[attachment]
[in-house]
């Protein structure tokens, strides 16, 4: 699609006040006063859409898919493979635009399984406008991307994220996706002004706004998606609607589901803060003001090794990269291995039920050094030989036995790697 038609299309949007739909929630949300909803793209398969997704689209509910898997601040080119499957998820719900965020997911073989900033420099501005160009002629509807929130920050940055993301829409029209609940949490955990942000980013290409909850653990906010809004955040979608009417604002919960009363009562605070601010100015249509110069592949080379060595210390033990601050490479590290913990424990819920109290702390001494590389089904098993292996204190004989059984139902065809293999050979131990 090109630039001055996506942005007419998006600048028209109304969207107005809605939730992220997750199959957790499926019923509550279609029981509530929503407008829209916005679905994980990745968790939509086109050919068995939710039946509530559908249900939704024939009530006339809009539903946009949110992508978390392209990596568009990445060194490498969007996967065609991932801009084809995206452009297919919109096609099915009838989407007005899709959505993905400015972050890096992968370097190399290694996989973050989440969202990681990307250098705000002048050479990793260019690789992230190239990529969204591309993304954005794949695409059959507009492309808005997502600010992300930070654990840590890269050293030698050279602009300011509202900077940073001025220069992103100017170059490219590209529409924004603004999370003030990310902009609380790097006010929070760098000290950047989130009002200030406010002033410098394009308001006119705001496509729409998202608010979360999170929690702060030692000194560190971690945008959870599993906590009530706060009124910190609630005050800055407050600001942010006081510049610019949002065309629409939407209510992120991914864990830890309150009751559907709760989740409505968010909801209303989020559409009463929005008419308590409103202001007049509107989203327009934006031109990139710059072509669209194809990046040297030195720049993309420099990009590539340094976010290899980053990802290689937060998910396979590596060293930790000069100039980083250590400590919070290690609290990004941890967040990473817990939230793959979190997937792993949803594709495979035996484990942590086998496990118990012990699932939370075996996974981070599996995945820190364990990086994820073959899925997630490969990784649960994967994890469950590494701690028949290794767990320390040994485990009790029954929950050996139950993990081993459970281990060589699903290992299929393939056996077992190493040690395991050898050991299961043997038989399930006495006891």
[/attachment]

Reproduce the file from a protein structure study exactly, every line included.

[in-house]
């Protein structure tokens, strides 16, 4: 699609006040006063859409898919493979635009399984406008991307994220996706002004706004998606609607589901803060003001090794990269291995039920050094030989036995790697 038609299309949007739909929630949300909803793209398969997704689209509910898997601040080119499957998820719900965020997911073989900033420099501005160009002629509807929130920050940055993301829409029209609940949490955990942000980013290409909850653990906010809004955040979608009417604002919960009363009562605070601010100015249509110069592949080379060595210390033990601050490479590290913990424990819920109290702390001494590389089904098993292996204190004989059984139902065809293999050979131990 090109630039001055996506942005007419998006600048028209109304969207107005809605939730992220997750199959957790499926019923509550279609029981509530929503407008829209916005679905994980990745968790939509086109050919068995939710039946509530559908249900939704024939009530006339809009539903946009949110992508978390392209990596568009990445060194490498969007996967065609991932801009084809995206452009297919919109096609099915009838989407007005899709959505993905400015972050890096992968370097190399290694996989973050989440969202990681990307250098705000002048050479990793260019690789992230190239990529969204591309993304954005794949695409059959507009492309808005997502600010992300930070654990840590890269050293030698050279602009300011509202900077940073001025220069992103100017170059490219590209529409924004603004999370003030990310902009609380790097006010929070760098000290950047989130009002200030406010002033410098394009308001006119705001496509729409998202608010979360999170929690702060030692000194560190971690945008959870599993906590009530706060009124910190609630005050800055407050600001942010006081510049610019949002065309629409939407209510992120991914864990830890309150009751559907709760989740409505968010909801209303989020559409009463929005008419308590409103202001007049509107989203327009934006031109990139710059072509669209194809990046040297030195720049993309420099990009590539340094976010290899980053990802290689937060998910396979590596060293930790000069100039980083250590400590919070290690609290990004941890967040990473817990939230793959979190997937792993949803594709495979035996484990942590086998496990118990012990699932939370075996996974981070599996995945820190364990990086994820073959899925997630490969990784649960994967994890469950590494701690028949290794767990320390040994485990009790029954929950050996139950993990081993459970281990060589699903290992299929393939056996077992190493040690395991050898050991299961043997038989399930006495006891």